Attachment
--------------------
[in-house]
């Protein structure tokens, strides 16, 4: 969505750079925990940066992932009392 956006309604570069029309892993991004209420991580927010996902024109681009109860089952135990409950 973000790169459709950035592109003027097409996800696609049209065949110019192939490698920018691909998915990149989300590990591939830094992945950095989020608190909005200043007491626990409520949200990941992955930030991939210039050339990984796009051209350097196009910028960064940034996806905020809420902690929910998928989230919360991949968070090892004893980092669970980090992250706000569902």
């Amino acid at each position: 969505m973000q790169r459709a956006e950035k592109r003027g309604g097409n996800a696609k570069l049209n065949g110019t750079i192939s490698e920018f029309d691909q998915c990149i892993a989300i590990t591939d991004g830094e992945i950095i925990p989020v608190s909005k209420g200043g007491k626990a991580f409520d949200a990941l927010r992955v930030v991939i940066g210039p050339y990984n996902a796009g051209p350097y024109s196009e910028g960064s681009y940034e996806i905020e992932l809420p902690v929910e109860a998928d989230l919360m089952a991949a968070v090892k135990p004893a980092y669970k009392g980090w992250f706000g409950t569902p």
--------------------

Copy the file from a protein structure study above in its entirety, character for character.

[in-house]
């Protein structure tokens, strides 16, 4: 969505750079925990940066992932009392 956006309604570069029309892993991004209420991580927010996902024109681009109860089952135990409950 973000790169459709950035592109003027097409996800696609049209065949110019192939490698920018691909998915990149989300590990591939830094992945950095989020608190909005200043007491626990409520949200990941992955930030991939210039050339990984796009051209350097196009910028960064940034996806905020809420902690929910998928989230919360991949968070090892004893980092669970980090992250706000569902």
């Amino acid at each position: 969505m973000q790169r459709a956006e950035k592109r003027g309604g097409n996800a696609k570069l049209n065949g110019t750079i192939s490698e920018f029309d691909q998915c990149i892993a989300i590990t591939d991004g830094e992945i950095i925990p989020v608190s909005k209420g200043g007491k626990a991580f409520d949200a990941l927010r992955v930030v991939i940066g210039p050339y990984n996902a796009g051209p350097y024109s196009e910028g960064s681009y940034e996806i905020e992932l809420p902690v929910e109860a998928d989230l919360m089952a991949a968070v090892k135990p004893a980092y669970k009392g980090w992250f706000g409950t569902p």